Uptick in Vietnam M&As in 2021 as Covid-19 under control
Mergers and acquisitions (M&A) provides an effective solution to several obstacles foreign investors face when they want to enter Vietnam’s market.
As Vietnam has been able to contain the pandemic, the country is likely to see more M&A activities in 2021, Mr. Trent Davies, international business advisory manager of Dezan Shira & Associates in Ho Chi Minh City, told a recent webinar: M&A Opportunities and Processes in Vietnam.
|Mr. Trent Davies, international business advisory manager of Dezan Shira & Associates in Ho Chi Minh City|
M&A landscape in Vietnam
M&A has proven to be a popular route for investors to join Vietnam’s market with several deals taking place in the last few years. It is attractive to investors due to obvious advantages. To put this into perspective in 2018, there were at least 266 M&A deals in Vietnam with a value of US$7.5 billion. About 56% of this was in the form of inbound investment.
While some large agreements were signed, such as the investment in Sabeco and Vietnam's Vinhomes, 70% of the agreements were with small and medium-sized companies. Over time, M&A has rebounded with its value growing by 21% between 2008 and 2018.
M&A deals in Vietnam in 2018. Source: Dezan Shira & Associates in Vietnam
In recent years, the world has seen a decline in M&A activity due to macroeconomic uncertainty, geopolitical instability, and the pandemic in 2020 affecting companies further. Nevertheless, the impact of Covid-19 and diversification of supply chains have made Southeast Asia attractive.
The Ministry of Planning and Investment (MPI)'s statistics on capital contribution and share purchases between January-September 2019 and 2020 released recently showed that M&A was down by 55.1% in 2020, indicating how the activity in Vietnam was affected by the pandemic.
Nevertheless, Euromonitor International ranked Vietnam as the world’s second most attractive M&A market among emerging economies likely to make a strong comeback after the pandemic.
Source: Euromonitor International
Pros and cons
Regarding industries, most of the M&A activity has been in manufacturing and processing, followed by real estate activities, wholesale and retail trade, professional and technical activities, and construction. Leading investors have come from Singapore, Japan, and South Korea, according to Dezan Shira & Associates.
There are several reasons for the increased inbound M&A activity in Vietnam. The first is Vietnam’s demographics – it has one of the fastest-growing middle classes in the region with increasing urbanization. Secondly, consumer spending is growing with significant growth in e-commerce. Thirdly, Vietnam has several tax incentives and pro-foreign-direct-investment (FDI) policies.
Lastly, its government is stable and has continued to focus on high growth while improving the business climate. In particular, one of Vietnam’s biggest strengths is its free trade agreements. With the EU-Vietnam Free Trade Agreement (EVFTA) recently signed, Vietnam is likely to further benefit from opening up its economy and growing trade, Mr. Davies analyzed.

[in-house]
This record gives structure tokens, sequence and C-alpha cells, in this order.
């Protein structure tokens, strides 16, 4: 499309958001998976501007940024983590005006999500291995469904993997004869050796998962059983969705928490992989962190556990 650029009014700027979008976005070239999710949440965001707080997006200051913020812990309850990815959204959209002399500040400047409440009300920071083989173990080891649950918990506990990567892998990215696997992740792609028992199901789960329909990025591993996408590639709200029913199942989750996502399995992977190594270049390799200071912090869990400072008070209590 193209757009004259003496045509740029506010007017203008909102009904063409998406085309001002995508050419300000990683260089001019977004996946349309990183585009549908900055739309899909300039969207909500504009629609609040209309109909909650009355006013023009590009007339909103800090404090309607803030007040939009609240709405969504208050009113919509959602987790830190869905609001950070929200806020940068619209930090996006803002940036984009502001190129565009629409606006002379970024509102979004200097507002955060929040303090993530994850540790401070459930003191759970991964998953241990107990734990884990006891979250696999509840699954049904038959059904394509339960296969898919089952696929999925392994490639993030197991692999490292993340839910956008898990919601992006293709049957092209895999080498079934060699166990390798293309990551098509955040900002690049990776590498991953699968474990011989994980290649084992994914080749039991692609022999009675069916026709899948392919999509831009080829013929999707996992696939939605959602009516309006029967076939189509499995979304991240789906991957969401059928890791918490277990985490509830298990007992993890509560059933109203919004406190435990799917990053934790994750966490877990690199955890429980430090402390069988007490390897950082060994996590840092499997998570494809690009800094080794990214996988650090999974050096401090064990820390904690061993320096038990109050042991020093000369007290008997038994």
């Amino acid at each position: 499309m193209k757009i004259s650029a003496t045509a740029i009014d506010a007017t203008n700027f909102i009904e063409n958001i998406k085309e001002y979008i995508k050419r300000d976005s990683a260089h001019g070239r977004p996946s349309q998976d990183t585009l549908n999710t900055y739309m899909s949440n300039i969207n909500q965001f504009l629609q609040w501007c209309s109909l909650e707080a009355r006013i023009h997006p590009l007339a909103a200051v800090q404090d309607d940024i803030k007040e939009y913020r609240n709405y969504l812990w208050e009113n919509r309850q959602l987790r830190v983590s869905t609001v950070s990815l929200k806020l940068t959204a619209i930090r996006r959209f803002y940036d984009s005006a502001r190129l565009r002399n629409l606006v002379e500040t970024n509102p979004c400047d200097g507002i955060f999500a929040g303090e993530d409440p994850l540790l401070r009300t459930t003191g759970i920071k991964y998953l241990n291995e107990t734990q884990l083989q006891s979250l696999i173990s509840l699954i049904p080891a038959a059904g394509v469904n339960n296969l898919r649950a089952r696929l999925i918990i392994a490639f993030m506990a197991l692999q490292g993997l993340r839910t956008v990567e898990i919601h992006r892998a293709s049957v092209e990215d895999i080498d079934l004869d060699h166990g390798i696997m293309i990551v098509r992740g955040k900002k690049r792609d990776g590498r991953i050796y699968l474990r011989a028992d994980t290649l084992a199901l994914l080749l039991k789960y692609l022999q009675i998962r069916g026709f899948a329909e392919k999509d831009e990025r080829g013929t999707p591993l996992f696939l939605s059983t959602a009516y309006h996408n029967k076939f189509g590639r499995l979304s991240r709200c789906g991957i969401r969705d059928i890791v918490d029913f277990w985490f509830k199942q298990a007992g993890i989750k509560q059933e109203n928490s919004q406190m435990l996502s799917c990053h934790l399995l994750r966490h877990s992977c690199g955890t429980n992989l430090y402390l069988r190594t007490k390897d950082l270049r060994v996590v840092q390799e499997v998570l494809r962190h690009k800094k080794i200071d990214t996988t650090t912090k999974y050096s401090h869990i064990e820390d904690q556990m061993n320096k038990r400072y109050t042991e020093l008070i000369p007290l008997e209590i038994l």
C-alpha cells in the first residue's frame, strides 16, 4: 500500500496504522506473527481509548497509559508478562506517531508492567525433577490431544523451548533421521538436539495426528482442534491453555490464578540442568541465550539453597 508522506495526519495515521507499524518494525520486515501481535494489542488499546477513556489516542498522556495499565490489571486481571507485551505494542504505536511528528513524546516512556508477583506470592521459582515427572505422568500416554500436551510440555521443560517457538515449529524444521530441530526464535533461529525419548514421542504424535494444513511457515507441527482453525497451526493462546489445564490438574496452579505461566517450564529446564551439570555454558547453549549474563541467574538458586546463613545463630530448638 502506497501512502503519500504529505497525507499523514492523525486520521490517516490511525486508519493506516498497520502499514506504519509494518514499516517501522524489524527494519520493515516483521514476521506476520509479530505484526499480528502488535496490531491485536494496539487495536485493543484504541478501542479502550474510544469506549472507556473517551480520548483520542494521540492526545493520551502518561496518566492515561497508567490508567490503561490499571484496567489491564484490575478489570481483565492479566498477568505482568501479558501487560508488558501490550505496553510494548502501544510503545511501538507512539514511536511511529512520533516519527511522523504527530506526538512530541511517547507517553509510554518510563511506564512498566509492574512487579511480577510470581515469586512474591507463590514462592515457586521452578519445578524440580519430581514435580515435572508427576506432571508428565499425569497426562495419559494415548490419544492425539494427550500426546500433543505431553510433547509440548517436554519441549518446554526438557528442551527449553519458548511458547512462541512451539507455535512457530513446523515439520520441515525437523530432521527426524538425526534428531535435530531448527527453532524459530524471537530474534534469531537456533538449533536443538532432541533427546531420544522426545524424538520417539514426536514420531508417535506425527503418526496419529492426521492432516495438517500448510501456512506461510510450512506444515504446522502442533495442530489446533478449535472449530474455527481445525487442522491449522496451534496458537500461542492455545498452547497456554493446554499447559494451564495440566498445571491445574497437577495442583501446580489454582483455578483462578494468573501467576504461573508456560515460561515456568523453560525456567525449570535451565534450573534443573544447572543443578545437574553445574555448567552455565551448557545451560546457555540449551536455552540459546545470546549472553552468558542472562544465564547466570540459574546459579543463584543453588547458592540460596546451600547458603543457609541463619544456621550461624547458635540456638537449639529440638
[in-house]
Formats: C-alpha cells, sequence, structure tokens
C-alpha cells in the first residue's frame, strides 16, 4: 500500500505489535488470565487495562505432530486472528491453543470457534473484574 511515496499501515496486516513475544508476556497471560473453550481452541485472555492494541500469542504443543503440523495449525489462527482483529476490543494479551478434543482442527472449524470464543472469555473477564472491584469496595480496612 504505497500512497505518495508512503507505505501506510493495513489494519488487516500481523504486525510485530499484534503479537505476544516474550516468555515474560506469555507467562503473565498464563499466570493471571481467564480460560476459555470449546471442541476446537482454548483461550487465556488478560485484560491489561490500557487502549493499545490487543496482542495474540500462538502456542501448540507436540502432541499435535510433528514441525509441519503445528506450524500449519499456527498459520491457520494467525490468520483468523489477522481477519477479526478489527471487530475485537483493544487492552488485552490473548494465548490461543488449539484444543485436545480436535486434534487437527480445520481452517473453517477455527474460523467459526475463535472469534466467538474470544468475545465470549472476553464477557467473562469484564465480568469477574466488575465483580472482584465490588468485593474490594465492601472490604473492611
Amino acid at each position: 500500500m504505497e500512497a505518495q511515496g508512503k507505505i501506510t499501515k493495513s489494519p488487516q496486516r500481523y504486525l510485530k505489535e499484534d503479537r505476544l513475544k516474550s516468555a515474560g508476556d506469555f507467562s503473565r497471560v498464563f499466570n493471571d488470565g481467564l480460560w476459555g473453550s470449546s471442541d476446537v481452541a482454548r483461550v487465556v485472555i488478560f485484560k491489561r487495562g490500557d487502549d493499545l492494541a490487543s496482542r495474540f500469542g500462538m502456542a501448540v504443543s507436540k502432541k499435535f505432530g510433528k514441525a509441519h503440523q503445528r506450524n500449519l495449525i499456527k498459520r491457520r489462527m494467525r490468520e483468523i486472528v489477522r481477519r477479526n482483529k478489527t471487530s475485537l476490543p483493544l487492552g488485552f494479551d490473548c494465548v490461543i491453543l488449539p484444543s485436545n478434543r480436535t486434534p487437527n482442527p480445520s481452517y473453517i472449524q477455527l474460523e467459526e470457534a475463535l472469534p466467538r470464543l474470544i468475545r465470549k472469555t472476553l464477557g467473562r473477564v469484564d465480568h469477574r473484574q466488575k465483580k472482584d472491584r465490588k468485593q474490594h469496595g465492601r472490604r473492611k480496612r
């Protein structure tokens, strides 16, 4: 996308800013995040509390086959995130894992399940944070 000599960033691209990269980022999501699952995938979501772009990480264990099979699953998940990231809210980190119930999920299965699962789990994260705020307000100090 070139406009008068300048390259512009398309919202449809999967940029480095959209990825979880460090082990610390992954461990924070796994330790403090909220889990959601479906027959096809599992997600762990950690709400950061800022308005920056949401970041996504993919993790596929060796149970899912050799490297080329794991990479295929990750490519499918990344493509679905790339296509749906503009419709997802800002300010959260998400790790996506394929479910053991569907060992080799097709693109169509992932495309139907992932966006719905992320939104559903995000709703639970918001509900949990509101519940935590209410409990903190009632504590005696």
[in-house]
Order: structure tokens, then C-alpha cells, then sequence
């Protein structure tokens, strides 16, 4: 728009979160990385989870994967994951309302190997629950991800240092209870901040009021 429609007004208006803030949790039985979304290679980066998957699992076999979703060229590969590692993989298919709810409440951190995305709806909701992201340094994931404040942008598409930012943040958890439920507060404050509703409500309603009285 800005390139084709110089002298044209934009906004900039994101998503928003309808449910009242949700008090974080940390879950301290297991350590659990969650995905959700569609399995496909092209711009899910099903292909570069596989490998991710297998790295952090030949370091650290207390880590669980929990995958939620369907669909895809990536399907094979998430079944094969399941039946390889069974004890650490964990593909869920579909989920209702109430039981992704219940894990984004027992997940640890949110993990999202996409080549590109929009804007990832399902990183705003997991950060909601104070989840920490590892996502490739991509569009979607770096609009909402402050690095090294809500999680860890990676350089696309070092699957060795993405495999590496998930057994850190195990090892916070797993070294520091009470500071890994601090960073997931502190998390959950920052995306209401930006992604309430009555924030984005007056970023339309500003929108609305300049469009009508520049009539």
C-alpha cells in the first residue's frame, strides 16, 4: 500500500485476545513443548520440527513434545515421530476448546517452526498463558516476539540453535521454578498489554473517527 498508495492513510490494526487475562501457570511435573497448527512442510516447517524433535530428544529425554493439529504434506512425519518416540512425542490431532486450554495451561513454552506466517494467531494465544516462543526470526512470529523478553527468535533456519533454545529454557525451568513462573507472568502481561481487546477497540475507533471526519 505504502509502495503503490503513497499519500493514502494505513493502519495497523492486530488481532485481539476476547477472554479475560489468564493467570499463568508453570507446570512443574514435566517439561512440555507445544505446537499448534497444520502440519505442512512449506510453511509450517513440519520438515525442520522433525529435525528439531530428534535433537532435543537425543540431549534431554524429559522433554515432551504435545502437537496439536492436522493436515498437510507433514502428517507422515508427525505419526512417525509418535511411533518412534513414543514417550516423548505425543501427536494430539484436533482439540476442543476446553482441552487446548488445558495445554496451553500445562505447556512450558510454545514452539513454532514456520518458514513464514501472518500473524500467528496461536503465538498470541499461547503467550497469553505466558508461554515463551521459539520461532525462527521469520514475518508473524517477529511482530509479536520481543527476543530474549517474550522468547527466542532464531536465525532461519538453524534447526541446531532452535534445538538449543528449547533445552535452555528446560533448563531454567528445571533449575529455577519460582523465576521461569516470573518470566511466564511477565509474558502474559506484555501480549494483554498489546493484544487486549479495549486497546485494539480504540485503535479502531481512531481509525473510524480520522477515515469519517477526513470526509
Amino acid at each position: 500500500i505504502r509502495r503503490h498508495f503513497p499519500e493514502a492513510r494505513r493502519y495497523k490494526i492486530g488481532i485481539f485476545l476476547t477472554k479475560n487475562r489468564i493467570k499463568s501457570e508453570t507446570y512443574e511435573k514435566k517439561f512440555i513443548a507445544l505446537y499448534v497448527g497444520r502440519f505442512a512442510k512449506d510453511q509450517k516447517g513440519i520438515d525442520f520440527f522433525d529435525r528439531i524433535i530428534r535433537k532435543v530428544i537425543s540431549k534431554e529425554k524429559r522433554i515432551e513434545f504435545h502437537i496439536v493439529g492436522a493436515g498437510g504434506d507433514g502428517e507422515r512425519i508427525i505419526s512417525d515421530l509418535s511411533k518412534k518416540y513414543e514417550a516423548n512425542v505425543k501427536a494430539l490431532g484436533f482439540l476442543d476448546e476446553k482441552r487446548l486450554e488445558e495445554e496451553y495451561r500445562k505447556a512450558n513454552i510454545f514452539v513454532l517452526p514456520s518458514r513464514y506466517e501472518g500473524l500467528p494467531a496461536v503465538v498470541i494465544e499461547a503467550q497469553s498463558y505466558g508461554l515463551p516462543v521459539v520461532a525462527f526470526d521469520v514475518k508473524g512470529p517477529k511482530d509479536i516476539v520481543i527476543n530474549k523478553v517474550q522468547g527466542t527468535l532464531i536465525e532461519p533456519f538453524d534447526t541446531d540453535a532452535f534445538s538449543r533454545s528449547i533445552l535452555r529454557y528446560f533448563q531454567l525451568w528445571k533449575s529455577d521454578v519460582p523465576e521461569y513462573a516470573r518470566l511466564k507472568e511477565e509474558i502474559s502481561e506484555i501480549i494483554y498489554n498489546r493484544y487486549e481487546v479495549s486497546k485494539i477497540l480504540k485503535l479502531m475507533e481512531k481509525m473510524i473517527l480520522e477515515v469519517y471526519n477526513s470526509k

Source: Ministry of Planning and Investment
“Vietnam has strong market fundamentals. Due to its control of the pandemic, the country has been able to reopen its economy quicker than others. Thus, investors investing in Vietnam will gain a first-mover advantage compared to others,” Mr. Davies said.
The pandemic has also resulted in several distressed businesses, making them easier to be acquired. Another important opportunity is the relocation of manufacturers and supply chains from China. This is an ongoing process and there is still room to develop supply chains and support industries in Vietnam. The government is also looking to divest state-owned enterprises. This process has been slow but is definitely ongoing, he added.
Regarding challenges, border closures are a major obstacle for both buyers and sellers, however, this presents more opportunity for domestic deals. Identifying targets is another area that is quite challenging where clients don’t know where to start. There is also a lack of reliable publicly available information on target companies.
Typically, the target companies are not legally required to disclose information and therefore it’s important to take time to do the necessary due diligence during an M&A. Dezan Shira & Associates has also seen gaps in valuation between the buyer and seller.
Regarding legal framework, Mr. Davies said that Vietnam doesn’t have a unified law on M&As, rather M&As are largely governed by the Law on Enterprise and the Law on Investment and to a lesser extent by the Law on Securities and the Law on Competition.
The recently amended Law on Enterprises and Law on Investment will be effective from January 1, 2021. These amended laws provide updates on conditional business lines, investment incentives while removing administrative approval for certain types of investment projects. Investors should study these laws carefully before embarking on an M&A, recommended Davies.
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